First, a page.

Massachusetts Institute of Technology
6.042J/18.062J, Spring ’10
: Mathematics for Computer Science
May 3
Prof. Albert R. Meyer
revised May 3, 2010, 616 minutes
Solutions
to
InClass
Problems
Week
13,
Mon.
Problem
1.
Suppose there is a system with
n
components, and we know from past experience that any partic
ular component will fail in a given year with probability
p
. That is, letting
F
i
be the event that the
i
th component fails within one year, we have
Pr
{
F
i
}
=
p
for
1
≤
i
≤
n
. The
system
will fail if
any
one
of its components fails. What can we say about the
probability that the system will fail within one year?
Let
F
be the event that the system fails within one year. Without any additional assumptions,
we can’t get an exact answer for Pr
{
F
}
. However, we can give useful upper and lower bounds,
namely,
p
≤
Pr
{
F
} ≤
np.
(1)
We may as well assume
p <
1
/n
, since the upper bound is trivial otherwise. For example, if
n
=
100
and
p
=
10
−
5
, we conclude that there is at most one chance in 1000 of system failure
within a year and at least one chance in 100,000.
Let’s model this situation with the sample space
S
::=
P
(
{
1
,...,n
}
)
whose outcomes are subsets of
positive integers
≤
n
, where
s
∈ S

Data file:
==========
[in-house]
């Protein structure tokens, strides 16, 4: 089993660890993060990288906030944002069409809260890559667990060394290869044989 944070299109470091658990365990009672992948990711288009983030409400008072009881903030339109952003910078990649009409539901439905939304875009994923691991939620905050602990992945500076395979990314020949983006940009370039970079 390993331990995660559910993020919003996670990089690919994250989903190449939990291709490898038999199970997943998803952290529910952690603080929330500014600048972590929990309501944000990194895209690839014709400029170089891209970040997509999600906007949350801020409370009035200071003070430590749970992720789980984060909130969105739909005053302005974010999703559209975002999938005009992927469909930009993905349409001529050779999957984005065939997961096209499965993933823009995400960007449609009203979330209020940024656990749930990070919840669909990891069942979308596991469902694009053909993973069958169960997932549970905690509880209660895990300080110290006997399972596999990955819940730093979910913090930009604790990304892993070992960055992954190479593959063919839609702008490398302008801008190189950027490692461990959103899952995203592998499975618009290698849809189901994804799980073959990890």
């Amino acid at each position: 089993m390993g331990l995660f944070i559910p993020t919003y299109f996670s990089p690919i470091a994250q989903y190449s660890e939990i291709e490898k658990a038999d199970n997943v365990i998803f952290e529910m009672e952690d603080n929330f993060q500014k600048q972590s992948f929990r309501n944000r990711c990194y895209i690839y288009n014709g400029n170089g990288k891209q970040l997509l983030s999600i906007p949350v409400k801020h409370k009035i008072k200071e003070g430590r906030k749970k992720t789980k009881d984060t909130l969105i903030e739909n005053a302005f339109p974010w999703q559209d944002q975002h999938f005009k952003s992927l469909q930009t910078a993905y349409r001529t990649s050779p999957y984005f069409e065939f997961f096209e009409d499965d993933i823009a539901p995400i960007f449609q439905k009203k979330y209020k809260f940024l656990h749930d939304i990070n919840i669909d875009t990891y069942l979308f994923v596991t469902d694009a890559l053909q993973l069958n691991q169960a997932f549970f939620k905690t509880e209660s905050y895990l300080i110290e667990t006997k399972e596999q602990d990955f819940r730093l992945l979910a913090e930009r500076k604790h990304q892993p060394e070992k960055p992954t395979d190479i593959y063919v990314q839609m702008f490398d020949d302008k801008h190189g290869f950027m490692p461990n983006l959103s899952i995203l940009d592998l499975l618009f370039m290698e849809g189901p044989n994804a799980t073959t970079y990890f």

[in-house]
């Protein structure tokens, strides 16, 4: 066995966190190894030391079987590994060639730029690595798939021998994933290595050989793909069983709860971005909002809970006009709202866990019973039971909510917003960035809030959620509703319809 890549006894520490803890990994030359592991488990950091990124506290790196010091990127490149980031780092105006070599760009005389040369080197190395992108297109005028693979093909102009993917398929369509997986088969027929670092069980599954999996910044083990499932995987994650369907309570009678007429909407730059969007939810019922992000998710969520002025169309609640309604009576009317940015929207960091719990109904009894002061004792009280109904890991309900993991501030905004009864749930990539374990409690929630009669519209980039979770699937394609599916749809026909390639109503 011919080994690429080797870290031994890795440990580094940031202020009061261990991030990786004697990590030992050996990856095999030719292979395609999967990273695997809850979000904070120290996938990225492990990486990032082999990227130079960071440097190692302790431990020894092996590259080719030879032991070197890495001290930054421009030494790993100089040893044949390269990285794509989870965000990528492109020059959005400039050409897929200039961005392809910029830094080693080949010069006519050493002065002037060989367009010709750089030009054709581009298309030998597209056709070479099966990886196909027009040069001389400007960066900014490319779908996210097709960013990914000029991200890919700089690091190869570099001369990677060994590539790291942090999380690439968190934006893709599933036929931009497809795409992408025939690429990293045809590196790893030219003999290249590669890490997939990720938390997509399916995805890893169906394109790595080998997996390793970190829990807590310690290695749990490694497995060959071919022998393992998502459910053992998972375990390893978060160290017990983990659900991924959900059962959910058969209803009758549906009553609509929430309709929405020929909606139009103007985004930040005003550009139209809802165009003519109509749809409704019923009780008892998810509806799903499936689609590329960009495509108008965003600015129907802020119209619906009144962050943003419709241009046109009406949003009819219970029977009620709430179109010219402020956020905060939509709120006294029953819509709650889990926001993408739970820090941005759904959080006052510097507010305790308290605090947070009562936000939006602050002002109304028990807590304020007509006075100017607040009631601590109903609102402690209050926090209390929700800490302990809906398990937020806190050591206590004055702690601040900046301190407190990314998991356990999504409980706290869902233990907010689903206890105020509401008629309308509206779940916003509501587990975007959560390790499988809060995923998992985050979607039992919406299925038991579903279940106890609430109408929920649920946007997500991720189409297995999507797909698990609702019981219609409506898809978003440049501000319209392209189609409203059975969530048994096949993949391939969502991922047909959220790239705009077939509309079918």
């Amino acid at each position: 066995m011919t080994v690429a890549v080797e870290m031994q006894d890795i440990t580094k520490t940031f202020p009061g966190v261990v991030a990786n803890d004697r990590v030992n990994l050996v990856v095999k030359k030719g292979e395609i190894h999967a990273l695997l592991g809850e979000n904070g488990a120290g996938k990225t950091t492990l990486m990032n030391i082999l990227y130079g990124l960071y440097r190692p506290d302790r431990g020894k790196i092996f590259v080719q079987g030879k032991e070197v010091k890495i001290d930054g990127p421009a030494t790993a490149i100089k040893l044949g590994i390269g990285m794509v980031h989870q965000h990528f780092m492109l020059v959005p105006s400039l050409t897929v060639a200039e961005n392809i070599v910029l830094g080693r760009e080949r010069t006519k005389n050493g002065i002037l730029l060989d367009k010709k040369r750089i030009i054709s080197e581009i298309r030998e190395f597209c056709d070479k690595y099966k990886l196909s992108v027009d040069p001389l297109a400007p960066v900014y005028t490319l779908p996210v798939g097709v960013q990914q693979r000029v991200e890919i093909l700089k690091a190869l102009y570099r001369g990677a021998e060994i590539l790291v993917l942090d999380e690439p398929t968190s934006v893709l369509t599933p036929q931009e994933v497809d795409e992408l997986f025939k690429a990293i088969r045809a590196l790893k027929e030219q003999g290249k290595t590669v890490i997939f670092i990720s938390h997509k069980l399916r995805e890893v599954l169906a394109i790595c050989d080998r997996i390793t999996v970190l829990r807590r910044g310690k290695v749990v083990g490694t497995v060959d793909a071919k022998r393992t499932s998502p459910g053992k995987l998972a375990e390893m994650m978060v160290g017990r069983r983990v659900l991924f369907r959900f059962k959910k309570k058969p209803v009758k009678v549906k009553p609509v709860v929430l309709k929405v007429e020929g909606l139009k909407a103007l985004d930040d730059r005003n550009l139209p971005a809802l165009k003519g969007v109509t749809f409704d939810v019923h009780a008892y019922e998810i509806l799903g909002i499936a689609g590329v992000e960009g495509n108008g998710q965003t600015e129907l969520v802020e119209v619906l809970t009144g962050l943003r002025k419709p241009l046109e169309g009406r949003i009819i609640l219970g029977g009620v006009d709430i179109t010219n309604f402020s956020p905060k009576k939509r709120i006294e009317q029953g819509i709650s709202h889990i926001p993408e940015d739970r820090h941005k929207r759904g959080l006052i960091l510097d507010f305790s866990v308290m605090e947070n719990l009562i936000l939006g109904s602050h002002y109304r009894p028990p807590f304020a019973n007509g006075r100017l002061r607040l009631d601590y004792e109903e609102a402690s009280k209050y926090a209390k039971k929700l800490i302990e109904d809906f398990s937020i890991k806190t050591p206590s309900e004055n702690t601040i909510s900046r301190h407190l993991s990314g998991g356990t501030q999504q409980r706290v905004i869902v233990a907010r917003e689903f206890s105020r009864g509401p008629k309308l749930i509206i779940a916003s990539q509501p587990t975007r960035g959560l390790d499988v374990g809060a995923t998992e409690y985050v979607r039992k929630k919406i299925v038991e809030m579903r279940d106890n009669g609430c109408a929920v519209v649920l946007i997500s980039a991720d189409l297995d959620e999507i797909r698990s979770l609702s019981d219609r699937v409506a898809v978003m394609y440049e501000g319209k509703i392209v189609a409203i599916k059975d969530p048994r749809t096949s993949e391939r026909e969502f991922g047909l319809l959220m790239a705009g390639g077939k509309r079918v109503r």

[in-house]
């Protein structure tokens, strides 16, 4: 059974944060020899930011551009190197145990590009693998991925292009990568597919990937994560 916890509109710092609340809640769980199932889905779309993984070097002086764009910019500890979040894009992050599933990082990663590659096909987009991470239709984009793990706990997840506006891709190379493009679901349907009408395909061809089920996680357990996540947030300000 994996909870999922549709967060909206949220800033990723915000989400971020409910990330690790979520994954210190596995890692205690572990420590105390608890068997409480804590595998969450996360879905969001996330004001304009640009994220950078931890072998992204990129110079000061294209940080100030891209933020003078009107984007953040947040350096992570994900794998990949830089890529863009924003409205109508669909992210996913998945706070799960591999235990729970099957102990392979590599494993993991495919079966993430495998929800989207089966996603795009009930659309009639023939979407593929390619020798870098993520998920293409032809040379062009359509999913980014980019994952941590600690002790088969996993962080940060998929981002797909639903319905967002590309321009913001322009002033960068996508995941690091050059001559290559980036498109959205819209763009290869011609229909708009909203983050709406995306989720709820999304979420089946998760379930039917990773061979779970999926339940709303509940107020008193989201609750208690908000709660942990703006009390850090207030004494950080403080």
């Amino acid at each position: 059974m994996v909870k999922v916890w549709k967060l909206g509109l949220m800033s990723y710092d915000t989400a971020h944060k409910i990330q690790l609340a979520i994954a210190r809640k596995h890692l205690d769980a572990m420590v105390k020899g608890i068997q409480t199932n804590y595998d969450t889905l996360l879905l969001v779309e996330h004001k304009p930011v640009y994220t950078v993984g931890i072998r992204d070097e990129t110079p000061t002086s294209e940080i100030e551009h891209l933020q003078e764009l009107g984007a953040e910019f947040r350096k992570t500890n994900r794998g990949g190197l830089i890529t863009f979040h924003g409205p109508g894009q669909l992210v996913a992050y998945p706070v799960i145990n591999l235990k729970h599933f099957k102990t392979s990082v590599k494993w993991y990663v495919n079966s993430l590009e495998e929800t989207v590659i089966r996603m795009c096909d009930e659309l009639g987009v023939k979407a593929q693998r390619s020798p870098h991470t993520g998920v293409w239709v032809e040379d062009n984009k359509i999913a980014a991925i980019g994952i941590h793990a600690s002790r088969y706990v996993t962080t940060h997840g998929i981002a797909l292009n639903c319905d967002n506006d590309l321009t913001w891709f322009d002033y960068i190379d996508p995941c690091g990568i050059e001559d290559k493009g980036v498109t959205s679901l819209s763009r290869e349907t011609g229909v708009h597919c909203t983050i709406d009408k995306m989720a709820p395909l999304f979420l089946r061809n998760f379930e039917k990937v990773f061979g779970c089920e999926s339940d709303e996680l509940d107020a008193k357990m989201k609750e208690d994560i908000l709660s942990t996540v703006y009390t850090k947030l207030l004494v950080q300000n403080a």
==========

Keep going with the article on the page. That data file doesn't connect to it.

corresponds to the indices of exactly those components that fail
within one year. For example,
{
2
,
5
}
is the outcome that the second and ﬁfth components failed
within a year and none of the other components failed. So the outcome that the system did not
fail corresponds to the emptyset,
∅
.
(a)
Show that the probability that the system fails could be as small as
p
by describing appropriate
probabilities for the outcomes. Make sure to verify that the sum of your outcome probabilities is
1.
Solution.
There could be a probability
p
of system failure if all the individual failures occur to
gether. That is, let Pr
{{
1
,...,n
}}
::=
p
, Pr
{∅}
::=1
−
p
, and let the probability of all other outcomes
be zero. So
F
i
=
{
s
∈ S

i
∈
s
}
and Pr
{
F
i
}
=
0+0+
···
+0+
Pr
{{
1
,...,n
}}
=
Pr
{{
1
,...,n
}}
=
p
.
Also, the only outcome with positive probability in
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 Spring '11
 Prof.AlbertR.Meyer
 Computer Science

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